An estate near Alberton, south east of Johannesburg, is being investigated over whether it had the correct permits to bring in and keep giraffes, the Gauteng agriculture department said on Tuesday.
"It should be explained that permits are required to import or convey game. Permits are not required to keep game on extensive areas. Permits are required to keep game in bomas or small camps," the department said in a statement.
"The department became aware that some animals such as the giraffe were being kept without sufficient browse available to them and the estate was requested to translocate the giraffe to an area with suitable browse."
The department said the question of whether the Meyersdal Eco Estate had the correct permits could only be answered after the investigation was completed.
No criminal charges had been laid yet.
On July 31, two giraffes reportedly removed from the estate were being transported down the N1 highway on a truck when one of the giraffes hit its head on a bridge and died.
The company that transported the giraffe later said the bridge the animal hit was too low.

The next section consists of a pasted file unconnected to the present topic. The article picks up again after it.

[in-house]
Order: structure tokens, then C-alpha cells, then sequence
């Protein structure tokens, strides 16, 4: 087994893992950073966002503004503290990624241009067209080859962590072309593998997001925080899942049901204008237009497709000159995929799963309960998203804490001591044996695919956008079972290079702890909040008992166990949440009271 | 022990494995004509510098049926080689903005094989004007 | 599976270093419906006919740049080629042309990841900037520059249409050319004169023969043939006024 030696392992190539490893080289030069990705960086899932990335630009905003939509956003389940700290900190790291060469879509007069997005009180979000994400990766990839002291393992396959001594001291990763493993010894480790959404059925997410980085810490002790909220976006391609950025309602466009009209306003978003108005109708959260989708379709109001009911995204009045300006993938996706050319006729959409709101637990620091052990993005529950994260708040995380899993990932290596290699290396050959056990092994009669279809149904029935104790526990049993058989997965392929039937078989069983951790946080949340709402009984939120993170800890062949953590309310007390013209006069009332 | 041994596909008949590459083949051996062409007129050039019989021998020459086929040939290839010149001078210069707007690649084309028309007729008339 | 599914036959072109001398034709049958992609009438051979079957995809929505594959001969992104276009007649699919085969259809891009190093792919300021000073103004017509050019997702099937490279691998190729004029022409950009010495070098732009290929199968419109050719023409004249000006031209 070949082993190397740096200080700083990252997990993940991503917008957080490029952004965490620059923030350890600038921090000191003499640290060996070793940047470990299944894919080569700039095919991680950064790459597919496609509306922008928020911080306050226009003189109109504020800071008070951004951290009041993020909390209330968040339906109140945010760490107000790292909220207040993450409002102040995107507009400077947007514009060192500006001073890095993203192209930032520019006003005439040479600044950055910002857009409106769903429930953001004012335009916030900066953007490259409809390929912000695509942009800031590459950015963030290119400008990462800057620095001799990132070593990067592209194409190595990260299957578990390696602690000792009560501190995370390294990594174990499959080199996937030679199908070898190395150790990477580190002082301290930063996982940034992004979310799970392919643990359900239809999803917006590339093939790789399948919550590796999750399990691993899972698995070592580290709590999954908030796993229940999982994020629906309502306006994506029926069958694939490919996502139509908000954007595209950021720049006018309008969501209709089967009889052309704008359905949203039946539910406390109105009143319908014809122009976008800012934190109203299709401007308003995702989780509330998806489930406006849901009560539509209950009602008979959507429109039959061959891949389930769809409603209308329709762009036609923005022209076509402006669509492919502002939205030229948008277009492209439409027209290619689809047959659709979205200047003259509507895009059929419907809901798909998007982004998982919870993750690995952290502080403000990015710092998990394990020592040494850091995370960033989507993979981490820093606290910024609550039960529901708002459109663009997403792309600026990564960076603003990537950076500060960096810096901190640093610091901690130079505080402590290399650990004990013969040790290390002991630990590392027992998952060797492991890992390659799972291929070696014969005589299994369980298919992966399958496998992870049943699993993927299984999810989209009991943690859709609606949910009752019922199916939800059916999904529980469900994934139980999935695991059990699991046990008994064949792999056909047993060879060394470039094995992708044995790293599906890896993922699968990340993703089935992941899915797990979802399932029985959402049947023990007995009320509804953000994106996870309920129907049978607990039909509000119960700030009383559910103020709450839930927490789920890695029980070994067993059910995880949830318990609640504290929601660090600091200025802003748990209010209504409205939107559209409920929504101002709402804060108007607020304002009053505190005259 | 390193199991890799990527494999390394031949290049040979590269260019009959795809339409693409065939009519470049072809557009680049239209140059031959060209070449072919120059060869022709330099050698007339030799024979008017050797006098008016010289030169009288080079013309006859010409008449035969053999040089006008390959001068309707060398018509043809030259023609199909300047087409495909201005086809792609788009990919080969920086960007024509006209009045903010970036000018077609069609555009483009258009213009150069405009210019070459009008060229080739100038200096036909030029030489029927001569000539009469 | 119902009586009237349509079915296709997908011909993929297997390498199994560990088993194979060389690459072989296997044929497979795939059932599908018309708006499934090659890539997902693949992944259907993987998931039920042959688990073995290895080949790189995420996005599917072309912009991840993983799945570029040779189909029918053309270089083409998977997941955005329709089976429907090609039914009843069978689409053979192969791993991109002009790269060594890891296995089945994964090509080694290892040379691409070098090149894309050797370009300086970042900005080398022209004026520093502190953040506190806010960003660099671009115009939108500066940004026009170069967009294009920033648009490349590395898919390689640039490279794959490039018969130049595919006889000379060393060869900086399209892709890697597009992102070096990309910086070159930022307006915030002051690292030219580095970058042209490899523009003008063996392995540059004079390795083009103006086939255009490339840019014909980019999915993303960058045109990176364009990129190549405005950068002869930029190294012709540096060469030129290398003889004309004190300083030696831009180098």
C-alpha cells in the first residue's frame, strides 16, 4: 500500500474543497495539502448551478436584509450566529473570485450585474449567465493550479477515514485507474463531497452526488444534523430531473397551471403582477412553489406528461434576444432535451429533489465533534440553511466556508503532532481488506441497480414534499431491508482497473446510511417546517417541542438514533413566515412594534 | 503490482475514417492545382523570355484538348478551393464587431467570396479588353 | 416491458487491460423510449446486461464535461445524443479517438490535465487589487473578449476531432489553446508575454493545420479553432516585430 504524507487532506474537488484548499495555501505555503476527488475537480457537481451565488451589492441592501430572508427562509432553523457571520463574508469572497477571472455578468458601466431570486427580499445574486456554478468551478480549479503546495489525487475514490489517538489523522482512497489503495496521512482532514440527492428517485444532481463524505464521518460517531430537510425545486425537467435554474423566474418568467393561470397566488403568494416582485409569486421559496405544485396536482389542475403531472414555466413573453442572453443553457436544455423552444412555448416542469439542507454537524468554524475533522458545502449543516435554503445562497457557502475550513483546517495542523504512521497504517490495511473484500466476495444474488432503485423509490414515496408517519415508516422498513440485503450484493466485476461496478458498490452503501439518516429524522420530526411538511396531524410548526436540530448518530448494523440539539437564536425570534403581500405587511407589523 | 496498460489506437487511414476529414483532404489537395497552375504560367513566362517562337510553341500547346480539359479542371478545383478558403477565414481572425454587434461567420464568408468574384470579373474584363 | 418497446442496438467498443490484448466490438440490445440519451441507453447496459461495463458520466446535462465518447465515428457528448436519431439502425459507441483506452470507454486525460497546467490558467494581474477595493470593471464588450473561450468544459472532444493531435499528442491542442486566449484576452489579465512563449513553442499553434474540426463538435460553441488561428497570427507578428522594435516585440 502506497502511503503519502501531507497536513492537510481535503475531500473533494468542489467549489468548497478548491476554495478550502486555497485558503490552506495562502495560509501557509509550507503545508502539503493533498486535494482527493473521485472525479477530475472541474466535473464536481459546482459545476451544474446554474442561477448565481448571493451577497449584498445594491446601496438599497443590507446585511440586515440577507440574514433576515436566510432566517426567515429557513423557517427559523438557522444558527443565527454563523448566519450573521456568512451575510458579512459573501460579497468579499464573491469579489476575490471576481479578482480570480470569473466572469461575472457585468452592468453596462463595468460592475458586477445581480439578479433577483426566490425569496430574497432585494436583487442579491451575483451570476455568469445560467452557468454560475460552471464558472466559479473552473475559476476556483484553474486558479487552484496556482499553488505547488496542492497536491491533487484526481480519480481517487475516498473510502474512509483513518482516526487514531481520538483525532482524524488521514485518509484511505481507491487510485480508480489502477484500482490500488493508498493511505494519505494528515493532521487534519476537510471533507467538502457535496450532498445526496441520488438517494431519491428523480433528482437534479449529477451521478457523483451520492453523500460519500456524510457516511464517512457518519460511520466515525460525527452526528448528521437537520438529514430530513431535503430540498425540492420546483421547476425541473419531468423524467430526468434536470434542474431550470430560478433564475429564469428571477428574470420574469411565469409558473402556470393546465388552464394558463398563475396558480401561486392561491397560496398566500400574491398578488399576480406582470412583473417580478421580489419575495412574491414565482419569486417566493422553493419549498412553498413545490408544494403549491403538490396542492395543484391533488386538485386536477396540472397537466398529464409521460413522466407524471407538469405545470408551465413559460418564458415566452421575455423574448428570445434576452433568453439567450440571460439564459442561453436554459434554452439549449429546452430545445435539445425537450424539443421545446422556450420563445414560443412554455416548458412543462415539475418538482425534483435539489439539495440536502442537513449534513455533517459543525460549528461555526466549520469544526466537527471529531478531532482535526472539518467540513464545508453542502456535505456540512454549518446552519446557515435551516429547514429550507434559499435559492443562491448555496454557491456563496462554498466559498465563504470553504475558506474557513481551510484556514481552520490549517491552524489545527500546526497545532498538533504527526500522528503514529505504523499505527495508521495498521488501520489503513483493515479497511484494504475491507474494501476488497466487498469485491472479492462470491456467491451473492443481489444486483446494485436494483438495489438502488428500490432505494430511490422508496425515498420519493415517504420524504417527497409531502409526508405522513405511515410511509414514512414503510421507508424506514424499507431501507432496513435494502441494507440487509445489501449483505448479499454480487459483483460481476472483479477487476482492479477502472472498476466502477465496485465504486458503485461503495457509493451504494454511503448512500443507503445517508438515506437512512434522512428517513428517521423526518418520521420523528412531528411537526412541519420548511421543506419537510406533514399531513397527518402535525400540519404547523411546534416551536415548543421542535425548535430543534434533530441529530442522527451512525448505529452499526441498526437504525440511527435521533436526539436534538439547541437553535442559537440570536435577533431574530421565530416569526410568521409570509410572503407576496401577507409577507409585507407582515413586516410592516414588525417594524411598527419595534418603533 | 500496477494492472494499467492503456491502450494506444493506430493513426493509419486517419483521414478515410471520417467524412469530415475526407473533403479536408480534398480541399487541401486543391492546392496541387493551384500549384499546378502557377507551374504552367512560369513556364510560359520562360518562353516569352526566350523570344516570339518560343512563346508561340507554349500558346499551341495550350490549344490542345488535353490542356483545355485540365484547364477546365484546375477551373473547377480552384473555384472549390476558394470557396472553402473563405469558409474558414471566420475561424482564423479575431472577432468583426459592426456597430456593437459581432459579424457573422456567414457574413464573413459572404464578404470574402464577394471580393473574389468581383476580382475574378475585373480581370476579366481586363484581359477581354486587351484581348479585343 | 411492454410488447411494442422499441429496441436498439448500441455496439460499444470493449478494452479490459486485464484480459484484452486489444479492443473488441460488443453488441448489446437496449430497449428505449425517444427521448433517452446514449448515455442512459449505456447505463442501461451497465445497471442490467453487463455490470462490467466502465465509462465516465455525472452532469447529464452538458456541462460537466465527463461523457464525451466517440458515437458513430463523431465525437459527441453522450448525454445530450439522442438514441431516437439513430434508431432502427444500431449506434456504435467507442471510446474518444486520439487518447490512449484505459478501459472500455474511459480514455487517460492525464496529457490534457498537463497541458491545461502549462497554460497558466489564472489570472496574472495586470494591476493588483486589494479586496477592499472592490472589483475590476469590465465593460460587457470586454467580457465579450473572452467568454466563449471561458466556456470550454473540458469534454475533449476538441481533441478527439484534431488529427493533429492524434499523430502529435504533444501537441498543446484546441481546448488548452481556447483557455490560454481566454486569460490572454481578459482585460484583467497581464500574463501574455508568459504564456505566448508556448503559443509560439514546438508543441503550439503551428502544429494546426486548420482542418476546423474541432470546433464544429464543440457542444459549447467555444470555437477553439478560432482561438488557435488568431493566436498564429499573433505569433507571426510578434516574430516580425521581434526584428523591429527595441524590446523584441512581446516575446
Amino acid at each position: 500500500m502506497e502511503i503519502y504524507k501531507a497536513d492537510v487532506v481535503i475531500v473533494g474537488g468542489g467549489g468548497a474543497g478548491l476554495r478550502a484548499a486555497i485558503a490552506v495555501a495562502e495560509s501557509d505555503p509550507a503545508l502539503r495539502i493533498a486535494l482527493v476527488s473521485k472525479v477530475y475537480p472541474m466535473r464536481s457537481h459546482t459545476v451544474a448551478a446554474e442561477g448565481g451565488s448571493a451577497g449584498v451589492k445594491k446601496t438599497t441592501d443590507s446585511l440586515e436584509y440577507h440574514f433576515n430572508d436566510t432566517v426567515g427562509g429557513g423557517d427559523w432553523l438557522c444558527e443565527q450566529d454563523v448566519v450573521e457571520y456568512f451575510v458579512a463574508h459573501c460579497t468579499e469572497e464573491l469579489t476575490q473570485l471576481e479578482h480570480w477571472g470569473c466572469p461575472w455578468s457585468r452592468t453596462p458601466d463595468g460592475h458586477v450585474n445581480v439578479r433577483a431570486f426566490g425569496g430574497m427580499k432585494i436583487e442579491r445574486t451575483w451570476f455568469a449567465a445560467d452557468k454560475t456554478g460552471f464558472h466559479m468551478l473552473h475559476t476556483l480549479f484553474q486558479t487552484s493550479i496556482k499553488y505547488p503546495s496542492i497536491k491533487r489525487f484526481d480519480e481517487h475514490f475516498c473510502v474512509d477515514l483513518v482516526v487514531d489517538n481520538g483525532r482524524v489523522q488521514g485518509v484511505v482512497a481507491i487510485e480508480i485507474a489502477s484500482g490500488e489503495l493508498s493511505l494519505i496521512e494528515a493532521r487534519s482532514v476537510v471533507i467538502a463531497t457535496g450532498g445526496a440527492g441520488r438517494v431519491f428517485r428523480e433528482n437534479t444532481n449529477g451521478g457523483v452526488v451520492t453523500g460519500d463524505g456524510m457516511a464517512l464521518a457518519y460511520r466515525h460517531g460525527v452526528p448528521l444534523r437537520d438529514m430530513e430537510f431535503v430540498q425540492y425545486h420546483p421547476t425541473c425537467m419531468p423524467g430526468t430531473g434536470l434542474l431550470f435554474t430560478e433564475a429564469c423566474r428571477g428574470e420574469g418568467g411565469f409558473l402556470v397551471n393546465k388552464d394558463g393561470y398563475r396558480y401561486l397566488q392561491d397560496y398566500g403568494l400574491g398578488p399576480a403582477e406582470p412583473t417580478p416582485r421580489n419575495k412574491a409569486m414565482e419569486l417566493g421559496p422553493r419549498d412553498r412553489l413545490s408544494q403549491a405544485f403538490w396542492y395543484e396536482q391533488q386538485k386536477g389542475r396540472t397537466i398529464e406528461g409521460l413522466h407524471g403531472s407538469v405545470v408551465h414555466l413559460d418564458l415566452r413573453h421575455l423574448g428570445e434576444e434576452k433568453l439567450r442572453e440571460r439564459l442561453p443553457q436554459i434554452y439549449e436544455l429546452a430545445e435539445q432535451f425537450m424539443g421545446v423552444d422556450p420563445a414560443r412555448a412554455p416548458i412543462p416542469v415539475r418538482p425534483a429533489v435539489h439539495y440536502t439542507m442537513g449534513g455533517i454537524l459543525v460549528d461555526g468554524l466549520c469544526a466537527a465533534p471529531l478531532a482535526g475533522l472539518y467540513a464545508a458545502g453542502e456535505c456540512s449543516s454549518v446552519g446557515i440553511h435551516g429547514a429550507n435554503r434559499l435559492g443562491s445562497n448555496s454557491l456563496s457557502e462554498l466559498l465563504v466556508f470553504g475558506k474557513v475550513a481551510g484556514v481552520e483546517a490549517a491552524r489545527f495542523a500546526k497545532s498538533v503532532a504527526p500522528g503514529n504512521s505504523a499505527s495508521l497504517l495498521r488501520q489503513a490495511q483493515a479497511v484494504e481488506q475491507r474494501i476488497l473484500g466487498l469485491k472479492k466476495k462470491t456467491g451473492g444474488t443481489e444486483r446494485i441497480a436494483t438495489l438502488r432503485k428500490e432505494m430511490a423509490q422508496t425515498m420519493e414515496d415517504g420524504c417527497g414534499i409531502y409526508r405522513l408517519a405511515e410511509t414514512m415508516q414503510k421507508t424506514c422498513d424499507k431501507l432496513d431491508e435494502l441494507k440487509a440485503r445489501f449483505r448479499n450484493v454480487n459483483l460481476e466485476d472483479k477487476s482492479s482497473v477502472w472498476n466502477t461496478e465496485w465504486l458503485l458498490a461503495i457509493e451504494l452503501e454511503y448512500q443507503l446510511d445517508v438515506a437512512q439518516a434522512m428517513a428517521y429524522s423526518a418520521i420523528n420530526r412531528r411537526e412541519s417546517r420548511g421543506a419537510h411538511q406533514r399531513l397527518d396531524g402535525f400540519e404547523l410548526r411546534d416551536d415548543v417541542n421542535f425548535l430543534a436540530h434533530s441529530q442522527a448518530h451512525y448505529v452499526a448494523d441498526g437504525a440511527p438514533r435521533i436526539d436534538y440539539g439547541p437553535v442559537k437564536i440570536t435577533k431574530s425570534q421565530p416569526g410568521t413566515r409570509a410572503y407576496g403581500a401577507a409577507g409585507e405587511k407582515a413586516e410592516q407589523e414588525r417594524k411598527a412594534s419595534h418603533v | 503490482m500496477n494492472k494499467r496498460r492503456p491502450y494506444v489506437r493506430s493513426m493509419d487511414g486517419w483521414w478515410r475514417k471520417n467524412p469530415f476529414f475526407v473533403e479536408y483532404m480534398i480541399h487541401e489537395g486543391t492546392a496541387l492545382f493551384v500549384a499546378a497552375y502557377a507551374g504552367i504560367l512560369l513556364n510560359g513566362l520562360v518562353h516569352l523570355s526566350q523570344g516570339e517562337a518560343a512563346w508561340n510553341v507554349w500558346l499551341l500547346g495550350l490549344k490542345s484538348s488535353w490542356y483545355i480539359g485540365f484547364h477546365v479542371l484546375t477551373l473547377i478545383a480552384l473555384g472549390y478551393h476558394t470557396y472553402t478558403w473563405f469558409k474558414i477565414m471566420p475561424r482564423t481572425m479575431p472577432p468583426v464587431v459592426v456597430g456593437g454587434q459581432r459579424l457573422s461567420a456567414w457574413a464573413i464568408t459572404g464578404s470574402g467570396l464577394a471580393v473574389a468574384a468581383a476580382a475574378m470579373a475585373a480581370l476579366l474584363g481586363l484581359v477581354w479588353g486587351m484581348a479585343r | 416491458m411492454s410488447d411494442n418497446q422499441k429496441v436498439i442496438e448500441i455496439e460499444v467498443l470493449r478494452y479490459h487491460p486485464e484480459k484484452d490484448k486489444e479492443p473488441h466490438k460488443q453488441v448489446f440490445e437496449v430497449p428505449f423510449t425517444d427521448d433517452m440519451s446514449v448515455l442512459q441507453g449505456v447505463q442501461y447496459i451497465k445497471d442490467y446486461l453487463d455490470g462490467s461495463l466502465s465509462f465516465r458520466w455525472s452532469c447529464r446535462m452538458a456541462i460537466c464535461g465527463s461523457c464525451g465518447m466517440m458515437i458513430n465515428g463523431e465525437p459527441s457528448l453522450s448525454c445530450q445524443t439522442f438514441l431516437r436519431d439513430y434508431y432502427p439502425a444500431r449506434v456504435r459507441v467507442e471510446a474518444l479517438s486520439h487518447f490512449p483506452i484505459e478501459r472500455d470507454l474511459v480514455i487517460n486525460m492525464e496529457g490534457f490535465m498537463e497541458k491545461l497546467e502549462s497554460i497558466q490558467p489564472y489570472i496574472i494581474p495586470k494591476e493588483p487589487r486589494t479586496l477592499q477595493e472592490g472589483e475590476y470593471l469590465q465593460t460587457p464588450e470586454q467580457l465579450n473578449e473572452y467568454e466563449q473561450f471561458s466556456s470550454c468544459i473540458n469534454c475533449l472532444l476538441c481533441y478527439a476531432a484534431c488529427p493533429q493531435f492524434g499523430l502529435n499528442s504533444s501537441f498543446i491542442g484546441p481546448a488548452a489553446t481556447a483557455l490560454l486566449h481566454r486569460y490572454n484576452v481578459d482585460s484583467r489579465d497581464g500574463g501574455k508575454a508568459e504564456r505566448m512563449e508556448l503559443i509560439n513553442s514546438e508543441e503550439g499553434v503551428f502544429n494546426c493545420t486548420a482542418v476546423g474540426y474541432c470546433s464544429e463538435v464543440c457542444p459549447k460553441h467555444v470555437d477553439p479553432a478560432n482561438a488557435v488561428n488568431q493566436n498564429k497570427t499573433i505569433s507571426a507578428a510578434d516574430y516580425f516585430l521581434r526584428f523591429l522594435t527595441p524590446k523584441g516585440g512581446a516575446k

"We drove at a speed of 48km/h and drove safely under 31 bridges. There was no warning that the Garsfontein bridge was unsafe," marketing officer for Ditjabe Wildlife Services Dirk Boshoff was quoted by Beeld as saying.
"I am not here to kill animals. I only transport them."
Boshoff said regulations were followed. However, engineer for the Gauteng Freeway Improvement Project Ken Harrison told Beeld newspaper that there was nothing wrong with the bridge and that it met all the legal clearance determinations.
The National Council of the Societies for Prevention of Cruelty to Animals (NSPCA) is considering laying charges against the driver and said on August 1 that it was still investigating and considering charges in terms of the Animal Protection Act.